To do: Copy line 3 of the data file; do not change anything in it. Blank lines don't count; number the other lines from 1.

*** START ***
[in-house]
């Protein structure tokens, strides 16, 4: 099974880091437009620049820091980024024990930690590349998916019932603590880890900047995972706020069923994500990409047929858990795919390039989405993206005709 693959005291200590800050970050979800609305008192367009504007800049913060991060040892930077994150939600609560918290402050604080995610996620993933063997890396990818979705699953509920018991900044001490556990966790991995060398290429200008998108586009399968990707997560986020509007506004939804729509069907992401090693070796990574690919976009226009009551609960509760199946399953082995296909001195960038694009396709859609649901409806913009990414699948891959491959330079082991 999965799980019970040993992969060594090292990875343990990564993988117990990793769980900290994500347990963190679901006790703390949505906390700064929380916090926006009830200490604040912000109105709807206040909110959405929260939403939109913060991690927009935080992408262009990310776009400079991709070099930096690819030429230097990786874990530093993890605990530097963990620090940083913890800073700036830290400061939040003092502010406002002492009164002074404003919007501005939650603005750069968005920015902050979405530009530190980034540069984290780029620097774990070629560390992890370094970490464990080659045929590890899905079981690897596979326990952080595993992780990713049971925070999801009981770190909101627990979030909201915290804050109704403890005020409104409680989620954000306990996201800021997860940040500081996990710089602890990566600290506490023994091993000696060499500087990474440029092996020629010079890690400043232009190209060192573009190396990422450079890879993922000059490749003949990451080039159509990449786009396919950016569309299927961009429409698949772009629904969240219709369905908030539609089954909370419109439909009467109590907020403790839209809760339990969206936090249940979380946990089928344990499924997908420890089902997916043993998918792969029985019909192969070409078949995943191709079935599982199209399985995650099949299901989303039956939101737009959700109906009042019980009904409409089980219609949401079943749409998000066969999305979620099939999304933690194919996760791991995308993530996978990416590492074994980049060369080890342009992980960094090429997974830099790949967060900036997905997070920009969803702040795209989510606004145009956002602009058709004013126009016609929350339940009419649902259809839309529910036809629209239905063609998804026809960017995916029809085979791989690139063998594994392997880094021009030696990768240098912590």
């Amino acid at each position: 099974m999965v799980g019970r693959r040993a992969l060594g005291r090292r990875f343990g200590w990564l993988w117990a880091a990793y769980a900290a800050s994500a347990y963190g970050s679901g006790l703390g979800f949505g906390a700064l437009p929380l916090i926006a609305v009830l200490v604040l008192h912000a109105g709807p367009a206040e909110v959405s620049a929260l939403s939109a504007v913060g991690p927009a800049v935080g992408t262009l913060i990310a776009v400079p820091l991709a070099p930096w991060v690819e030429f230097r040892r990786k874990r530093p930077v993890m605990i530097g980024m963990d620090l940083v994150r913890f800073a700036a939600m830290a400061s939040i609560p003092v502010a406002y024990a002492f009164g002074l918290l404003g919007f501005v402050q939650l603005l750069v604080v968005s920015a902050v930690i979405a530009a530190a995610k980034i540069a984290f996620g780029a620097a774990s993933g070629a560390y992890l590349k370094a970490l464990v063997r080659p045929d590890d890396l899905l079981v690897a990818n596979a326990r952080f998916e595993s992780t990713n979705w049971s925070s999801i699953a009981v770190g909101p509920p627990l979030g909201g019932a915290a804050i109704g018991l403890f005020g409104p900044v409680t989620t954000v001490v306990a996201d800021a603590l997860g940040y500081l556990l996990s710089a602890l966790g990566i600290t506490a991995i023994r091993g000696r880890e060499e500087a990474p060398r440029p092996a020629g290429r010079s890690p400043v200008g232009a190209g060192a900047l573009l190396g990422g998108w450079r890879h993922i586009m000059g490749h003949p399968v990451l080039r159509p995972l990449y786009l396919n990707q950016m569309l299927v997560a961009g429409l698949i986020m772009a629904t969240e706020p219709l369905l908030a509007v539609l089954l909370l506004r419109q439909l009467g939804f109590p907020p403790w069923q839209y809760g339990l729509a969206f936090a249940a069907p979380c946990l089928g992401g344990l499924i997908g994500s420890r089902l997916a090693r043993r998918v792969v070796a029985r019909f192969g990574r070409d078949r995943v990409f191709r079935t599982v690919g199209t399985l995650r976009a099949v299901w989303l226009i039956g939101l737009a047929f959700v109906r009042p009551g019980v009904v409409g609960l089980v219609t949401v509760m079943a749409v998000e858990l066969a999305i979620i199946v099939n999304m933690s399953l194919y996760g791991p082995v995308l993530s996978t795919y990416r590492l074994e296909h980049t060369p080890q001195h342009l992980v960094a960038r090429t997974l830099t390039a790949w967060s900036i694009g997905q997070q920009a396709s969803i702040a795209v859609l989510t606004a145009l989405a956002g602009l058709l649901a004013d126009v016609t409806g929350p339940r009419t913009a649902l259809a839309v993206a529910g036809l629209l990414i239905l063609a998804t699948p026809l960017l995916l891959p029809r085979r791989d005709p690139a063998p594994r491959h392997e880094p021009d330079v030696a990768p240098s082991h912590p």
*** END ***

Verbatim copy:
């Amino acid at each position: 099974m999965v799980g019970r693959r040993a992969l060594g005291r090292r990875f343990g200590w990564l993988w117990a880091a990793y769980a900290a800050s994500a347990y963190g970050s679901g006790l703390g979800f949505g906390a700064l437009p929380l916090i926006a609305v009830l200490v604040l008192h912000a109105g709807p367009a206040e909110v959405s620049a929260l939403s939109a504007v913060g991690p927009a800049v935080g992408t262009l913060i990310a776009v400079p820091l991709a070099p930096w991060v690819e030429f230097r040892r990786k874990r530093p930077v993890m605990i530097g980024m963990d620090l940083v994150r913890f800073a700036a939600m830290a400061s939040i609560p003092v502010a406002y024990a002492f009164g002074l918290l404003g919007f501005v402050q939650l603005l750069v604080v968005s920015a902050v930690i979405a530009a530190a995610k980034i540069a984290f996620g780029a620097a774990s993933g070629a560390y992890l590349k370094a970490l464990v063997r080659p045929d590890d890396l899905l079981v690897a990818n596979a326990r952080f998916e595993s992780t990713n979705w049971s925070s999801i699953a009981v770190g909101p509920p627990l979030g909201g019932a915290a804050i109704g018991l403890f005020g409104p900044v409680t989620t954000v001490v306990a996201d800021a603590l997860g940040y500081l556990l996990s710089a602890l966790g990566i600290t506490a991995i023994r091993g000696r880890e060499e500087a990474p060398r440029p092996a020629g290429r010079s890690p400043v200008g232009a190209g060192a900047l573009l190396g990422g998108w450079r890879h993922i586009m000059g490749h003949p399968v990451l080039r159509p995972l990449y786009l396919n990707q950016m569309l299927v997560a961009g429409l698949i986020m772009a629904t969240e706020p219709l369905l908030a509007v539609l089954l909370l506004r419109q439909l009467g939804f109590p907020p403790w069923q839209y809760g339990l729509a969206f936090a249940a069907p979380c946990l089928g992401g344990l499924i997908g994500s420890r089902l997916a090693r043993r998918v792969v070796a029985r019909f192969g990574r070409d078949r995943v990409f191709r079935t599982v690919g199209t399985l995650r976009a099949v299901w989303l226009i039956g939101l737009a047929f959700v109906r009042p009551g019980v009904v409409g609960l089980v219609t949401v509760m079943a749409v998000e858990l066969a999305i979620i199946v099939n999304m933690s399953l194919y996760g791991p082995v995308l993530s996978t795919y990416r590492l074994e296909h980049t060369p080890q001195h342009l992980v960094a960038r090429t997974l830099t390039a790949w967060s900036i694009g997905q997070q920009a396709s969803i702040a795209v859609l989510t606004a145009l989405a956002g602009l058709l649901a004013d126009v016609t409806g929350p339940r009419t913009a649902l259809a839309v993206a529910g036809l629209l990414i239905l063609a998804t699948p026809l960017l995916l891959p029809r085979r791989d005709p690139a063998p594994r491959h392997e880094p021009d330079v030696a990768p240098s082991h912590p």